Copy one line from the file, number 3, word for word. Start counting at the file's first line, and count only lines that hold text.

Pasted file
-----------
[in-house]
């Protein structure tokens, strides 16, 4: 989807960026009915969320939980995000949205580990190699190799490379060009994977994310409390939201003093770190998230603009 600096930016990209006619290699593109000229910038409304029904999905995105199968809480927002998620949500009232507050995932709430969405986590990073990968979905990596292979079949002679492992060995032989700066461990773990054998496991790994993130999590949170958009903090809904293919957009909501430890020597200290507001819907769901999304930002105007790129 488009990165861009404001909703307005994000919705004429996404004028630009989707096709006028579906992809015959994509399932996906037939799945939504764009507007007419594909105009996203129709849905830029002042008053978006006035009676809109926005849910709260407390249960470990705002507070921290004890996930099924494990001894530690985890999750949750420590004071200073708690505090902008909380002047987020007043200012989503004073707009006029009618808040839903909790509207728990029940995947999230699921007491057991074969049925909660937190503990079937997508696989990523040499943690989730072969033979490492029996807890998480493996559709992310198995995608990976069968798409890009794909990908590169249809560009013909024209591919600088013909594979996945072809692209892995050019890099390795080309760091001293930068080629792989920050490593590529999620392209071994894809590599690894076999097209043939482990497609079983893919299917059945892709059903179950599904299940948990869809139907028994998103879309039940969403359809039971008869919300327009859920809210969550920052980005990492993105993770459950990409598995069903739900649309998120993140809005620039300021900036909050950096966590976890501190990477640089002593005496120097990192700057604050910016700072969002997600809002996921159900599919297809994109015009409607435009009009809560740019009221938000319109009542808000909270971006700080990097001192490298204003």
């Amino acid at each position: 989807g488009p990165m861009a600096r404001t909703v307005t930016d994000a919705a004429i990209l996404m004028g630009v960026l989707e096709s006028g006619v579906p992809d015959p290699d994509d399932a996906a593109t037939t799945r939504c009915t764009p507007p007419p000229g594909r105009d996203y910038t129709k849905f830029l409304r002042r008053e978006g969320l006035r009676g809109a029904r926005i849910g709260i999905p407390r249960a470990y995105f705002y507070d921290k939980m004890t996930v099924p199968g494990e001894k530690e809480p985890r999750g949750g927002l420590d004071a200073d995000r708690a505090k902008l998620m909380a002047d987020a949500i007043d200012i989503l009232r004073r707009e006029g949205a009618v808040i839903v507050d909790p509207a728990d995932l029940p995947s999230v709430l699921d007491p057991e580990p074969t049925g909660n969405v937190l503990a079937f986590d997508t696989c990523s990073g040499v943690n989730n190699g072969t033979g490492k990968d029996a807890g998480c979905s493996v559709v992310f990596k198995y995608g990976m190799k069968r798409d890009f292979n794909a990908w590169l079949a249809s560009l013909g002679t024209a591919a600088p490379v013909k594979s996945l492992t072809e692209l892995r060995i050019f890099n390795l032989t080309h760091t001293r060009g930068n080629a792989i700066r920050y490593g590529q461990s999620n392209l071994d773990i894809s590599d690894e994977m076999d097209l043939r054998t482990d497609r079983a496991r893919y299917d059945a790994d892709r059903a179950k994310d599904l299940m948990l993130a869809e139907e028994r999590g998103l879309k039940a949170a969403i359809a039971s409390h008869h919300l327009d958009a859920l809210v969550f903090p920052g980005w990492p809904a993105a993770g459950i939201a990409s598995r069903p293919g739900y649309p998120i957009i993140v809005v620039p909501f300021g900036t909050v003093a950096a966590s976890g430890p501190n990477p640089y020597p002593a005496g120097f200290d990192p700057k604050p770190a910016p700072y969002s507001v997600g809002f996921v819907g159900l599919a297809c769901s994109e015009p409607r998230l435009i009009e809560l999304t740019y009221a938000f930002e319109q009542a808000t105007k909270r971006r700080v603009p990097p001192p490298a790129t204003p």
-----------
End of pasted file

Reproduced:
């Amino acid at each position: 989807g488009p990165m861009a600096r404001t909703v307005t930016d994000a919705a004429i990209l996404m004028g630009v960026l989707e096709s006028g006619v579906p992809d015959p290699d994509d399932a996906a593109t037939t799945r939504c009915t764009p507007p007419p000229g594909r105009d996203y910038t129709k849905f830029l409304r002042r008053e978006g969320l006035r009676g809109a029904r926005i849910g709260i999905p407390r249960a470990y995105f705002y507070d921290k939980m004890t996930v099924p199968g494990e001894k530690e809480p985890r999750g949750g927002l420590d004071a200073d995000r708690a505090k902008l998620m909380a002047d987020a949500i007043d200012i989503l009232r004073r707009e006029g949205a009618v808040i839903v507050d909790p509207a728990d995932l029940p995947s999230v709430l699921d007491p057991e580990p074969t049925g909660n969405v937190l503990a079937f986590d997508t696989c990523s990073g040499v943690n989730n190699g072969t033979g490492k990968d029996a807890g998480c979905s493996v559709v992310f990596k198995y995608g990976m190799k069968r798409d890009f292979n794909a990908w590169l079949a249809s560009l013909g002679t024209a591919a600088p490379v013909k594979s996945l492992t072809e692209l892995r060995i050019f890099n390795l032989t080309h760091t001293r060009g930068n080629a792989i700066r920050y490593g590529q461990s999620n392209l071994d773990i894809s590599d690894e994977m076999d097209l043939r054998t482990d497609r079983a496991r893919y299917d059945a790994d892709r059903a179950k994310d599904l299940m948990l993130a869809e139907e028994r999590g998103l879309k039940a949170a969403i359809a039971s409390h008869h919300l327009d958009a859920l809210v969550f903090p920052g980005w990492p809904a993105a993770g459950i939201a990409s598995r069903p293919g739900y649309p998120i957009i993140v809005v620039p909501f300021g900036t909050v003093a950096a966590s976890g430890p501190n990477p640089y020597p002593a005496g120097f200290d990192p700057k604050p770190a910016p700072y969002s507001v997600g809002f996921v819907g159900l599919a297809c769901s994109e015009p409607r998230l435009i009009e809560l999304t740019y009221a938000f930002e319109q009542a808000t105007k909270r971006r700080v603009p990097p001192p490298a790129t204003p």